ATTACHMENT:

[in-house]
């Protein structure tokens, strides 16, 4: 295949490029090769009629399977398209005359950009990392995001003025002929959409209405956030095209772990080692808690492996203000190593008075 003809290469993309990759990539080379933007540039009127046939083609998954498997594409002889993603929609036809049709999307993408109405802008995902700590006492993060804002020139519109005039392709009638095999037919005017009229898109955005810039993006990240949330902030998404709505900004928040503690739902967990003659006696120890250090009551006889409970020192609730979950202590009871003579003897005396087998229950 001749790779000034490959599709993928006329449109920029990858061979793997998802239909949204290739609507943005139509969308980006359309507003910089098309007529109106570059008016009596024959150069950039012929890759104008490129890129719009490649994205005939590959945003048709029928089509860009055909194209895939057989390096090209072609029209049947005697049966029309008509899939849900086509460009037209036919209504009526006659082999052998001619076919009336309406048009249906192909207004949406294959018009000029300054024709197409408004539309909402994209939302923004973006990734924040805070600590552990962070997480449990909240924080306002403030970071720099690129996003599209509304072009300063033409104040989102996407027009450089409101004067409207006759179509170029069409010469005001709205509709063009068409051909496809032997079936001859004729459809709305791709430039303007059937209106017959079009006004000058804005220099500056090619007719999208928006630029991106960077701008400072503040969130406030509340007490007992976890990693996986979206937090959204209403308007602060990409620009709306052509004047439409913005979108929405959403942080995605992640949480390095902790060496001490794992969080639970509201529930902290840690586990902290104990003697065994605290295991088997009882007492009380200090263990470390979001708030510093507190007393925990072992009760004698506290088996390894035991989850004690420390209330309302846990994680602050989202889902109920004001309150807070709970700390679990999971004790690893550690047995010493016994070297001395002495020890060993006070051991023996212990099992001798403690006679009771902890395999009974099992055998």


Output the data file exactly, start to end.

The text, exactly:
[in-house]
């Protein structure tokens, strides 16, 4: 295949490029090769009629399977398209005359950009990392995001003025002929959409209405956030095209772990080692808690492996203000190593008075 003809290469993309990759990539080379933007540039009127046939083609998954498997594409002889993603929609036809049709999307993408109405802008995902700590006492993060804002020139519109005039392709009638095999037919005017009229898109955005810039993006990240949330902030998404709505900004928040503690739902967990003659006696120890250090009551006889409970020192609730979950202590009871003579003897005396087998229950 001749790779000034490959599709993928006329449109920029990858061979793997998802239909949204290739609507943005139509969308980006359309507003910089098309007529109106570059008016009596024959150069950039012929890759104008490129890129719009490649994205005939590959945003048709029928089509860009055909194209895939057989390096090209072609029209049947005697049966029309008509899939849900086509460009037209036919209504009526006659082999052998001619076919009336309406048009249906192909207004949406294959018009000029300054024709197409408004539309909402994209939302923004973006990734924040805070600590552990962070997480449990909240924080306002403030970071720099690129996003599209509304072009300063033409104040989102996407027009450089409101004067409207006759179509170029069409010469005001709205509709063009068409051909496809032997079936001859004729459809709305791709430039303007059937209106017959079009006004000058804005220099500056090619007719999208928006630029991106960077701008400072503040969130406030509340007490007992976890990693996986979206937090959204209403308007602060990409620009709306052509004047439409913005979108929405959403942080995605992640949480390095902790060496001490794992969080639970509201529930902290840690586990902290104990003697065994605290295991088997009882007492009380200090263990470390979001708030510093507190007393925990072992009760004698506290088996390894035991989850004690420390209330309302846990994680602050989202889902109920004001309150807070709970700390679990999971004790690893550690047995010493016994070297001395002495020890060993006070051991023996212990099992001798403690006679009771902890395999009974099992055998």